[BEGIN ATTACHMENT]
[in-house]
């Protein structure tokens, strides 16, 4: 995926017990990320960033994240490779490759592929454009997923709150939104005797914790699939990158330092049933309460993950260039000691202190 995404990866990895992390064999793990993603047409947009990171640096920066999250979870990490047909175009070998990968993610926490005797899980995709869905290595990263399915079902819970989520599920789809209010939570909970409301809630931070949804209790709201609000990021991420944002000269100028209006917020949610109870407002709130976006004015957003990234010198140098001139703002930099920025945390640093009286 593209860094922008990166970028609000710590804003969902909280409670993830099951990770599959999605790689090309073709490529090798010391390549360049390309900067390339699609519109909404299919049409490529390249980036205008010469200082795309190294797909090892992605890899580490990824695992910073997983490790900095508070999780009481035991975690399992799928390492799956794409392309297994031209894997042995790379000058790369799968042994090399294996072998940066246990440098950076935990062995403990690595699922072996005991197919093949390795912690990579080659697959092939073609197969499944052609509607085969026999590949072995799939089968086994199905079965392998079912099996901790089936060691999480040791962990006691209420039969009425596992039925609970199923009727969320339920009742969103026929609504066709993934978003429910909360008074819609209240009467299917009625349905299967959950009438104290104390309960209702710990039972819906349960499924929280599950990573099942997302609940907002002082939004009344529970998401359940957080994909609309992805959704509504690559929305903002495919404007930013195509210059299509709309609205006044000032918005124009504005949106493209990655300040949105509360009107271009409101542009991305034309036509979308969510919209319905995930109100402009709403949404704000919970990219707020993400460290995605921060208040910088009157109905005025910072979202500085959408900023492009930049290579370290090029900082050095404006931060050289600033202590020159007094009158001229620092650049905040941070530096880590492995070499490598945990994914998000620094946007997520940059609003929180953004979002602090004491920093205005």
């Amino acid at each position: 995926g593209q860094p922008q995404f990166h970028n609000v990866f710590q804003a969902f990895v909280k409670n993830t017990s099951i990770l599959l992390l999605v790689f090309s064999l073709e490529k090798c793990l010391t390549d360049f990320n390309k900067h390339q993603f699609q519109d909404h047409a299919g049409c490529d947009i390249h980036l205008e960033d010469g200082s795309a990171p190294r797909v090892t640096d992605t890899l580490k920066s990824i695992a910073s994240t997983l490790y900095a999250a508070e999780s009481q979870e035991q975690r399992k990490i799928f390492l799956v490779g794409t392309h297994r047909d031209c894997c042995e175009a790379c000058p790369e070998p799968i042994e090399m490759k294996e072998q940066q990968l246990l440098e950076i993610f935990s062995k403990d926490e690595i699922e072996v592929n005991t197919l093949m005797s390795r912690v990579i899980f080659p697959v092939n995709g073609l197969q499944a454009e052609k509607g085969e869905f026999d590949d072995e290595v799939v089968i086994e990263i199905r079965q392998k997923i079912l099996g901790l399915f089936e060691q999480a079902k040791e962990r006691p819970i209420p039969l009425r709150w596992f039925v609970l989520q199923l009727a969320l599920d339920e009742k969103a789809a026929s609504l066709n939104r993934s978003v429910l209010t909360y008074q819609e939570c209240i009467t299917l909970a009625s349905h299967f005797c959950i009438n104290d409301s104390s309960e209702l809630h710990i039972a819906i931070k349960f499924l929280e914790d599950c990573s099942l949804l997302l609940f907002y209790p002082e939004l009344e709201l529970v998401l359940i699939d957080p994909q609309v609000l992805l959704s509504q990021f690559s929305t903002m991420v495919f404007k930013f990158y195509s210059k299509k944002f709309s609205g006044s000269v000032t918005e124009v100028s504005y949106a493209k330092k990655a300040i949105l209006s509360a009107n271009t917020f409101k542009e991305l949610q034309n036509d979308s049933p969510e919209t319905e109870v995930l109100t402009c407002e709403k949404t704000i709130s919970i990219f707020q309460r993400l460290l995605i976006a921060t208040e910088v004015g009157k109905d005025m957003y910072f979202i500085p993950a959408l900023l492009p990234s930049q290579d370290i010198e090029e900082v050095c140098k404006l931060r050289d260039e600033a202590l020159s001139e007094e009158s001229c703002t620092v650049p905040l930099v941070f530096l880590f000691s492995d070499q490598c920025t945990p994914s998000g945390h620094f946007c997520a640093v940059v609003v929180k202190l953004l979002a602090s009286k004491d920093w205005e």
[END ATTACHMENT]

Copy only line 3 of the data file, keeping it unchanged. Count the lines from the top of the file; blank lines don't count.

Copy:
């Amino acid at each position: 995926g593209q860094p922008q995404f990166h970028n609000v990866f710590q804003a969902f990895v909280k409670n993830t017990s099951i990770l599959l992390l999605v790689f090309s064999l073709e490529k090798c793990l010391t390549d360049f990320n390309k900067h390339q993603f699609q519109d909404h047409a299919g049409c490529d947009i390249h980036l205008e960033d010469g200082s795309a990171p190294r797909v090892t640096d992605t890899l580490k920066s990824i695992a910073s994240t997983l490790y900095a999250a508070e999780s009481q979870e035991q975690r399992k990490i799928f390492l799956v490779g794409t392309h297994r047909d031209c894997c042995e175009a790379c000058p790369e070998p799968i042994e090399m490759k294996e072998q940066q990968l246990l440098e950076i993610f935990s062995k403990d926490e690595i699922e072996v592929n005991t197919l093949m005797s390795r912690v990579i899980f080659p697959v092939n995709g073609l197969q499944a454009e052609k509607g085969e869905f026999d590949d072995e290595v799939v089968i086994e990263i199905r079965q392998k997923i079912l099996g901790l399915f089936e060691q999480a079902k040791e962990r006691p819970i209420p039969l009425r709150w596992f039925v609970l989520q199923l009727a969320l599920d339920e009742k969103a789809a026929s609504l066709n939104r993934s978003v429910l209010t909360y008074q819609e939570c209240i009467t299917l909970a009625s349905h299967f005797c959950i009438n104290d409301s104390s309960e209702l809630h710990i039972a819906i931070k349960f499924l929280e914790d599950c990573s099942l949804l997302l609940f907002y209790p002082e939004l009344e709201l529970v998401l359940i699939d957080p994909q609309v609000l992805l959704s509504q990021f690559s929305t903002m991420v495919f404007k930013f990158y195509s210059k299509k944002f709309s609205g006044s000269v000032t918005e124009v100028s504005y949106a493209k330092k990655a300040i949105l209006s509360a009107n271009t917020f409101k542009e991305l949610q034309n036509d979308s049933p969510e919209t319905e109870v995930l109100t402009c407002e709403k949404t704000i709130s919970i990219f707020q309460r993400l460290l995605i976006a921060t208040e910088v004015g009157k109905d005025m957003y910072f979202i500085p993950a959408l900023l492009p990234s930049q290579d370290i010198e090029e900082v050095c140098k404006l931060r050289d260039e600033a202590l020159s001139e007094e009158s001229c703002t620092v650049p905040l930099v941070f530096l880590f000691s492995d070499q490598c920025t945990p994914s998000g945390h620094f946007c997520a640093v940059v609003v929180k202190l953004l979002a602090s009286k004491d920093w205005e």